State v. Bourn, 139 Vt. 14, 17, 421 A.2d 1281, 1282 (1980).

In giving effect to this expression of the legislative purpose, we find that the broader definition employed by the trial court in its charge to the jury not only conformed to the standard medically recognized definitions, but its use within the context of the charge was not an abuse of discretion. There was no error.

Given the physical area circumscribed by the court's instruction to the jury, we must now determine whether the evidence, when viewed in the light most favorable to the State, was sufficient to establish the element of "contact," 13 V.S.A. § 3251, in the mind of a reasonable juror beyond a reasonable doubt. State v. Fuller, 144 Vt. 485, 487, 479 A.2d 173, 174 (1984) (quoting State v. Derouchie, 140 Vt. 437, 445, 440 A.2d 146, 150 (1981)).

"Contact," as applied to the sexual assault statutes, is defined as "mere touching, however slight." State v. Bourn, supra, 139 Vt. at 16-17, 421 A.2d at 1282. It is not necessary to repeat here the language employed by the father in his testimony; it was sufficient nevertheless to support a finding of contact in accordance with the charge embodied in the second count of the State's three count information.

Turning to the first count, charging that defendant's proscribed acts included contact between his sex organ and the vulva of the child, the position of the bodies obscured the witness's observations, and the witness's testimony was only circumstantial evidence of contact. Nevertheless, we hold that the State has satisfied its burden to prove its case.

Defendant suggests several possibilities falling short of the required contact. We have held, however, that guilt in a criminal case may be proved by circumstantial evidence alone, if it is proper and sufficient in itself. State v. Kerr, 143 Vt. 597, 603, 470 A.2d 670, 673 (1983) (citing State v. Colby, 140 Vt. 638, 641-42, 443 A.2d 456, 457 (1982). The State is not required to exclude every reasonable hypothesis of innocence in proving its case. State v. Derouchie, supra, 140 Vt. at 445, 440 A.2d at 149-50. The only test the State must satisfy, whether the evidence is direct or circumstantial, is proof beyond a reasonable doubt. Id.; State v. Kerr, supra. "The trier of fact is not required to search out a series of potential explanations compatible with innocence, and elevate them to the status of a reasonable doubt." State v. Veilleux, 140 Vt. 517, 522, 439 A.2d 277, 280 (1981).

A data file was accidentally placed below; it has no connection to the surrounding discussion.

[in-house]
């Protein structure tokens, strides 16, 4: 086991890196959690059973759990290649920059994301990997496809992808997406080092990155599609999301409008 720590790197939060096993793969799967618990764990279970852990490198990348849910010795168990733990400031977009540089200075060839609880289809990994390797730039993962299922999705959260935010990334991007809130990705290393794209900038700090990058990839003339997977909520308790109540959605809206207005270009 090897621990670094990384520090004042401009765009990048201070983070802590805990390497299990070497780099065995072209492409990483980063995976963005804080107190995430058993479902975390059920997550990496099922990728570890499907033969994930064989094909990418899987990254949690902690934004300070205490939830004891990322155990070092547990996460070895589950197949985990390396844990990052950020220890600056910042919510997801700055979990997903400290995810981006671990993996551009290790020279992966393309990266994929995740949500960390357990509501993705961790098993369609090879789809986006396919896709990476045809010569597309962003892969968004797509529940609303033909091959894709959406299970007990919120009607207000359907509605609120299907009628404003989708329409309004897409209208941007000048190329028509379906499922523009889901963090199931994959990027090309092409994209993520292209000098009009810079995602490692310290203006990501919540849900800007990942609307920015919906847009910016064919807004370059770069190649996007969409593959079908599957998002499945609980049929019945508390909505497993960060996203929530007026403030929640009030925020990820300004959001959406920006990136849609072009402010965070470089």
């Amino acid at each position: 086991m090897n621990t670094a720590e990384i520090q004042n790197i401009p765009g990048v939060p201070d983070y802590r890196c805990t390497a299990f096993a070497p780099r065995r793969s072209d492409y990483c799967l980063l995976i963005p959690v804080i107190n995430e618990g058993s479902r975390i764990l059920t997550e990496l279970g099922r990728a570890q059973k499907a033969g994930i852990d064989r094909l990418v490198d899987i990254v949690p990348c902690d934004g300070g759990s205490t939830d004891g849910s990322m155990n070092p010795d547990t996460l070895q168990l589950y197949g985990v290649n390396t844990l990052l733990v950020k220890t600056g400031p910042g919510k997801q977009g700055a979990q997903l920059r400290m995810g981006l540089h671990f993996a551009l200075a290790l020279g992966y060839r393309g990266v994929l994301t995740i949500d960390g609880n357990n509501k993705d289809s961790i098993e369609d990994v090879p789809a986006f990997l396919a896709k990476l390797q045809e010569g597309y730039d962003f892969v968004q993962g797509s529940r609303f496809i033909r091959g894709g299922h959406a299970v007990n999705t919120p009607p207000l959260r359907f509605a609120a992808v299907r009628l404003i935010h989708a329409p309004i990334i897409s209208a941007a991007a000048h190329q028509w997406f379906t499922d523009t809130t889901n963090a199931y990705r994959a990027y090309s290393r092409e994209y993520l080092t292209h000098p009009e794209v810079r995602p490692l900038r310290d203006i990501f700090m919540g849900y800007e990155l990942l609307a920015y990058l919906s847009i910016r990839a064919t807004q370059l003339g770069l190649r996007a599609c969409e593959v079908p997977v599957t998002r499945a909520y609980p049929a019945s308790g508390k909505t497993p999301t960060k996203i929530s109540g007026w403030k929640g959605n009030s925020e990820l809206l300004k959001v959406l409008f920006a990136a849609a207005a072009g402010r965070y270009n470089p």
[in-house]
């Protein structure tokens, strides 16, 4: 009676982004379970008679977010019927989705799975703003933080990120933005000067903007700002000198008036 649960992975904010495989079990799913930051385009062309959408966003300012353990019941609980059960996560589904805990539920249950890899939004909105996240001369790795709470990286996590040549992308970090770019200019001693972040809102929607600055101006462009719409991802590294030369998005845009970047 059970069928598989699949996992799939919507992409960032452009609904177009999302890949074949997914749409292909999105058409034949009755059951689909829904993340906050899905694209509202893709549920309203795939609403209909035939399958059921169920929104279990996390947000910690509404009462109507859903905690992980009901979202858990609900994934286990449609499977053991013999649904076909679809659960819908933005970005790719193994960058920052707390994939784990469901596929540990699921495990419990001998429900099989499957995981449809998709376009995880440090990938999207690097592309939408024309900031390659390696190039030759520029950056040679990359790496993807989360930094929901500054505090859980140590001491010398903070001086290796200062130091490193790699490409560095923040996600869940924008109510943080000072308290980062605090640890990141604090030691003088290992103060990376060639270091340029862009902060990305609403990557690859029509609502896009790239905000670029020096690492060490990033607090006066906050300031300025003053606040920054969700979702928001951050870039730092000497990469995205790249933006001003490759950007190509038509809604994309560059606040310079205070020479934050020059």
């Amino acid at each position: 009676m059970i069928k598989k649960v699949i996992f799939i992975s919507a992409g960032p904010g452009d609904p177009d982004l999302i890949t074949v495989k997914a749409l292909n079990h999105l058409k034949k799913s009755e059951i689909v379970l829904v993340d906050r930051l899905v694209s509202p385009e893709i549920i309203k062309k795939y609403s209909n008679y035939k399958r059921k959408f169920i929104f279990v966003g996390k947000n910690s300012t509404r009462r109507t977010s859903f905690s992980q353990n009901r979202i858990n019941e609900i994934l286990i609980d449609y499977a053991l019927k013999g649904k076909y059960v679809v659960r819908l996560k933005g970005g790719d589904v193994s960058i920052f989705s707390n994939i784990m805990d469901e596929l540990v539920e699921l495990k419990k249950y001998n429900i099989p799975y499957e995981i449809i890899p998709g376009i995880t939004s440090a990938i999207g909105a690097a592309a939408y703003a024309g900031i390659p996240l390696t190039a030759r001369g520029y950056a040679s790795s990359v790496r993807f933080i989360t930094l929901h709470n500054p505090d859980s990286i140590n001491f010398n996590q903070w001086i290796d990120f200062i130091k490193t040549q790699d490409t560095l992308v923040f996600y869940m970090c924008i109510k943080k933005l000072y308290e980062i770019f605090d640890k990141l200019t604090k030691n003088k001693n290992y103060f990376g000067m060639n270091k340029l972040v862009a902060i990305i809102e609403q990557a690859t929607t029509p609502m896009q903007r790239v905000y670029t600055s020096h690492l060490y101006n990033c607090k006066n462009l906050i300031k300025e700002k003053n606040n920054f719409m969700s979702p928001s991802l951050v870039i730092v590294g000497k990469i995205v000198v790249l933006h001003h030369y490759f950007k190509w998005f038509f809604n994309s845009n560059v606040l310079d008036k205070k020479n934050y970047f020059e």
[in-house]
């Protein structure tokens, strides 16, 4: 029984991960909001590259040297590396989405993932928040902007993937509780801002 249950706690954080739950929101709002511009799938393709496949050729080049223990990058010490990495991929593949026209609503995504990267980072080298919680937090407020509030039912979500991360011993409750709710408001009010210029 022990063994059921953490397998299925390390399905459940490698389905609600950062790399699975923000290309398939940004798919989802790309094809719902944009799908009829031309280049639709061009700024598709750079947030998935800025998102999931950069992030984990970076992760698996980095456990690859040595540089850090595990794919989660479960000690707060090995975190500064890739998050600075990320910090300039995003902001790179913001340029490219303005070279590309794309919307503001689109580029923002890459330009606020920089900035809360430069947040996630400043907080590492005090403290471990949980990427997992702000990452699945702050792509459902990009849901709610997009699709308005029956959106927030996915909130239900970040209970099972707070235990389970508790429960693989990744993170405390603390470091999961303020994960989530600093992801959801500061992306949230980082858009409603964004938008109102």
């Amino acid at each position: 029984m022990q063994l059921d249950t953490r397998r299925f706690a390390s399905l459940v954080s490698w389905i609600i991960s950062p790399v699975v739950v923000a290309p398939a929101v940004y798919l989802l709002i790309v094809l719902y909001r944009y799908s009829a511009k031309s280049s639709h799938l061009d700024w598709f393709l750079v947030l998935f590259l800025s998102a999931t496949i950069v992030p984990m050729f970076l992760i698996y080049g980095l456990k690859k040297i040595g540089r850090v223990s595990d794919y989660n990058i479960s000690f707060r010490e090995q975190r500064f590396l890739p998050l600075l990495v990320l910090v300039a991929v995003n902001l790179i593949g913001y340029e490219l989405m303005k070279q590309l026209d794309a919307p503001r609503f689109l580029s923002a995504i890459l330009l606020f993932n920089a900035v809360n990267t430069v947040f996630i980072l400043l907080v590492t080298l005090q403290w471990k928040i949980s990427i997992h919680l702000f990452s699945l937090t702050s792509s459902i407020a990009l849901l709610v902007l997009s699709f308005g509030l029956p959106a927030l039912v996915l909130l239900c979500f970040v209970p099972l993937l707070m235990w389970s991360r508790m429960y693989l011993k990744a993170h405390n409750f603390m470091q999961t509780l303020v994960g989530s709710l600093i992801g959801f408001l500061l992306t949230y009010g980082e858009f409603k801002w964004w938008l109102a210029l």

In the present case, the State was not required to prove penetration; it needed only to show contact within a defined area of the pubic region. Given the relative positions of the bodies, as described by the father, the State has satisfied its burden, even though the evidence was circumstantial and there was no medical confirmation of such contact.


Defendant next raises a series of issues that arose from pretrial discovery. Three of these issues revolve around the State's attempt to obtain nontestimonial identification evidence from the defendant. A fourth issue involves a condition of defendant's release, imposed by the superior court, that restricted his attorney's access to the State's witnesses. We will address the former issues first.

Nearly two weeks after the State filed its information, it requested an order allowing it to acquire nontestimonial identification evidence; in this case, "body samples" from defendant; more specifically, samples of defendant's saliva, blood, and pubic and head hair. The order was granted ex parte. Shortly before the samples were to be taken, defendant moved to modify the court's order to allow, inter alia, the presence of a defense investigator and attorney at the sampling process. Defendant also moved to quash the order on due process grounds. Due to an apparent lapse of communication by the court, notice of a stay of the procedure pending resolution of defendant's motions was not communicated to the State until after the samples were taken. Defendant then attempted to obtain similar samples from the male members of the victim's family. Although this request was denied, he prevailed on a motion to suppress the State's samples.